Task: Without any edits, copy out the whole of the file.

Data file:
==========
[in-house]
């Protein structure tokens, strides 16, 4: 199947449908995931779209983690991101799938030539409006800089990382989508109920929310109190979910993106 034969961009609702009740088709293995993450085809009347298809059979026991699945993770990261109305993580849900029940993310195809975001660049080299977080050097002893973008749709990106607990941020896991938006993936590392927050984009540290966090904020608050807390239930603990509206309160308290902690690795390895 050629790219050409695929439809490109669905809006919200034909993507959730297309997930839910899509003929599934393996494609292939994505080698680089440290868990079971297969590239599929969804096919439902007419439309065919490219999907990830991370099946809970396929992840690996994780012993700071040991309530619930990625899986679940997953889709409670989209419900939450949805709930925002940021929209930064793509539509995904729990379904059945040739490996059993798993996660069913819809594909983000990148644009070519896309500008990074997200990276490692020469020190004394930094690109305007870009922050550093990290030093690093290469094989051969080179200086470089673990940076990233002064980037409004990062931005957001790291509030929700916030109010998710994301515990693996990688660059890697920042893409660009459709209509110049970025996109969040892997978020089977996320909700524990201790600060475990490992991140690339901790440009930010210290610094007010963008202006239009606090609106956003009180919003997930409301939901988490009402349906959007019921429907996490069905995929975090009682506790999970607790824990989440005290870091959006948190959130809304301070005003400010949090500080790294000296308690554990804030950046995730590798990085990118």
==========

[in-house]
């Protein structure tokens, strides 16, 4: 199947449908995931779209983690991101799938030539409006800089990382989508109920929310109190979910993106 034969961009609702009740088709293995993450085809009347298809059979026991699945993770990261109305993580849900029940993310195809975001660049080299977080050097002893973008749709990106607990941020896991938006993936590392927050984009540290966090904020608050807390239930603990509206309160308290902690690795390895 050629790219050409695929439809490109669905809006919200034909993507959730297309997930839910899509003929599934393996494609292939994505080698680089440290868990079971297969590239599929969804096919439902007419439309065919490219999907990830991370099946809970396929992840690996994780012993700071040991309530619930990625899986679940997953889709409670989209419900939450949805709930925002940021929209930064793509539509995904729990379904059945040739490996059993798993996660069913819809594909983000990148644009070519896309500008990074997200990276490692020469020190004394930094690109305007870009922050550093990290030093690093290469094989051969080179200086470089673990940076990233002064980037409004990062931005957001790291509030929700916030109010998710994301515990693996990688660059890697920042893409660009459709209509110049970025996109969040892997978020089977996320909700524990201790600060475990490992991140690339901790440009930010210290610094007010963008202006239009606090609106956003009180919003997930409301939901988490009402349906959007019921429907996490069905995929975090009682506790999970607790824990989440005290870091959006948190959130809304301070005003400010949090500080790294000296308690554990804030950046995730590798990085990118």